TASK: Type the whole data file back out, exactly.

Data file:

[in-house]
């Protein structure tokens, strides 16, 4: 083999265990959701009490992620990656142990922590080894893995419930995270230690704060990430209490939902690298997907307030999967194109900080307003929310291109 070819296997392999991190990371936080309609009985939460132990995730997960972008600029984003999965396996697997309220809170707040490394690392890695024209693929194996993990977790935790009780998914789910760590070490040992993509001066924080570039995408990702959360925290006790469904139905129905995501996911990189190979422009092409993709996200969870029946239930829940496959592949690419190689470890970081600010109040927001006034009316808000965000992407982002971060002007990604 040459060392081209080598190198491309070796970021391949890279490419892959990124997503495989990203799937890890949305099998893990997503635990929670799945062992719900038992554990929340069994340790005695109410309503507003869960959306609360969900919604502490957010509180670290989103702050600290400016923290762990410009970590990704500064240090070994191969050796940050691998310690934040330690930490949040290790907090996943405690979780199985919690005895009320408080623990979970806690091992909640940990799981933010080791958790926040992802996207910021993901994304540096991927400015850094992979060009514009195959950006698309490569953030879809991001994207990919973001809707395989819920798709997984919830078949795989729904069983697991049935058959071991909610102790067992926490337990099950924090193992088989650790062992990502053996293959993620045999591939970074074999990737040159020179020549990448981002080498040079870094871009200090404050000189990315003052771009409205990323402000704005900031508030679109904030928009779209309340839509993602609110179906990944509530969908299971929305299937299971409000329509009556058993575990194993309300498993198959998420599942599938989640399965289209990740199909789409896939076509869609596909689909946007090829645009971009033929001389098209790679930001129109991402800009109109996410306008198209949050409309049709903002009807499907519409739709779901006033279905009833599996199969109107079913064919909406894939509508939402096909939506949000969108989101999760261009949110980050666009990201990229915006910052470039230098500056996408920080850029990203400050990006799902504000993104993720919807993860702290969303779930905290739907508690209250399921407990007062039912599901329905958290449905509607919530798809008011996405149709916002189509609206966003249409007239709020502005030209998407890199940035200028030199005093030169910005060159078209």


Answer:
[in-house]
């Protein structure tokens, strides 16, 4: 083999265990959701009490992620990656142990922590080894893995419930995270230690704060990430209490939902690298997907307030999967194109900080307003929310291109 070819296997392999991190990371936080309609009985939460132990995730997960972008600029984003999965396996697997309220809170707040490394690392890695024209693929194996993990977790935790009780998914789910760590070490040992993509001066924080570039995408990702959360925290006790469904139905129905995501996911990189190979422009092409993709996200969870029946239930829940496959592949690419190689470890970081600010109040927001006034009316808000965000992407982002971060002007990604 040459060392081209080598190198491309070796970021391949890279490419892959990124997503495989990203799937890890949305099998893990997503635990929670799945062992719900038992554990929340069994340790005695109410309503507003869960959306609360969900919604502490957010509180670290989103702050600290400016923290762990410009970590990704500064240090070994191969050796940050691998310690934040330690930490949040290790907090996943405690979780199985919690005895009320408080623990979970806690091992909640940990799981933010080791958790926040992802996207910021993901994304540096991927400015850094992979060009514009195959950006698309490569953030879809991001994207990919973001809707395989819920798709997984919830078949795989729904069983697991049935058959071991909610102790067992926490337990099950924090193992088989650790062992990502053996293959993620045999591939970074074999990737040159020179020549990448981002080498040079870094871009200090404050000189990315003052771009409205990323402000704005900031508030679109904030928009779209309340839509993602609110179906990944509530969908299971929305299937299971409000329509009556058993575990194993309300498993198959998420599942599938989640399965289209990740199909789409896939076509869609596909689909946007090829645009971009033929001389098209790679930001129109991402800009109109996410306008198209949050409309049709903002009807499907519409739709779901006033279905009833599996199969109107079913064919909406894939509508939402096909939506949000969108989101999760261009949110980050666009990201990229915006910052470039230098500056996408920080850029990203400050990006799902504000993104993720919807993860702290969303779930905290739907508690209250399921407990007062039912599901329905958290449905509607919530798809008011996405149709916002189509609206966003249409007239709020502005030209998407890199940035200028030199005093030169910005060159078209």